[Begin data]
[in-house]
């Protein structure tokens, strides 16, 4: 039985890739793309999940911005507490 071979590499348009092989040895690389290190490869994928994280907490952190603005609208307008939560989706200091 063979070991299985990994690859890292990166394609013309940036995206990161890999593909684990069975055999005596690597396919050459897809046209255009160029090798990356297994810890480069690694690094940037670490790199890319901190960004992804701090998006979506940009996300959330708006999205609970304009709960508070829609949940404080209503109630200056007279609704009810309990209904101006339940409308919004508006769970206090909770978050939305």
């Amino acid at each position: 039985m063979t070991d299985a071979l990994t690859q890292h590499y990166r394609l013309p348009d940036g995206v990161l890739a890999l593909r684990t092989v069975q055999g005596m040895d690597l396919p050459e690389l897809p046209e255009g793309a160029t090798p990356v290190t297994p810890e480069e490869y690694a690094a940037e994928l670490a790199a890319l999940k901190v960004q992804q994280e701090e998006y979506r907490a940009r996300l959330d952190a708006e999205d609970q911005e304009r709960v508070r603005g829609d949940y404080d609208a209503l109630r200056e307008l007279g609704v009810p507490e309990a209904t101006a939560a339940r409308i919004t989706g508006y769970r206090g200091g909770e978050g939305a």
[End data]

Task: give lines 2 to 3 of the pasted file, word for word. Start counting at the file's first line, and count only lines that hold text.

């Protein structure tokens, strides 16, 4: 039985890739793309999940911005507490 071979590499348009092989040895690389290190490869994928994280907490952190603005609208307008939560989706200091 063979070991299985990994690859890292990166394609013309940036995206990161890999593909684990069975055999005596690597396919050459897809046209255009160029090798990356297994810890480069690694690094940037670490790199890319901190960004992804701090998006979506940009996300959330708006999205609970304009709960508070829609949940404080209503109630200056007279609704009810309990209904101006339940409308919004508006769970206090909770978050939305």
């Amino acid at each position: 039985m063979t070991d299985a071979l990994t690859q890292h590499y990166r394609l013309p348009d940036g995206v990161l890739a890999l593909r684990t092989v069975q055999g005596m040895d690597l396919p050459e690389l897809p046209e255009g793309a160029t090798p990356v290190t297994p810890e480069e490869y690694a690094a940037e994928l670490a790199a890319l999940k901190v960004q992804q994280e701090e998006y979506r907490a940009r996300l959330d952190a708006e999205d609970q911005e304009r709960v508070r603005g829609d949940y404080d609208a209503l109630r200056e307008l007279g609704v009810p507490e309990a209904t101006a939560a339940r409308i919004t989706g508006y769970r206090g200091g909770e978050g939305a």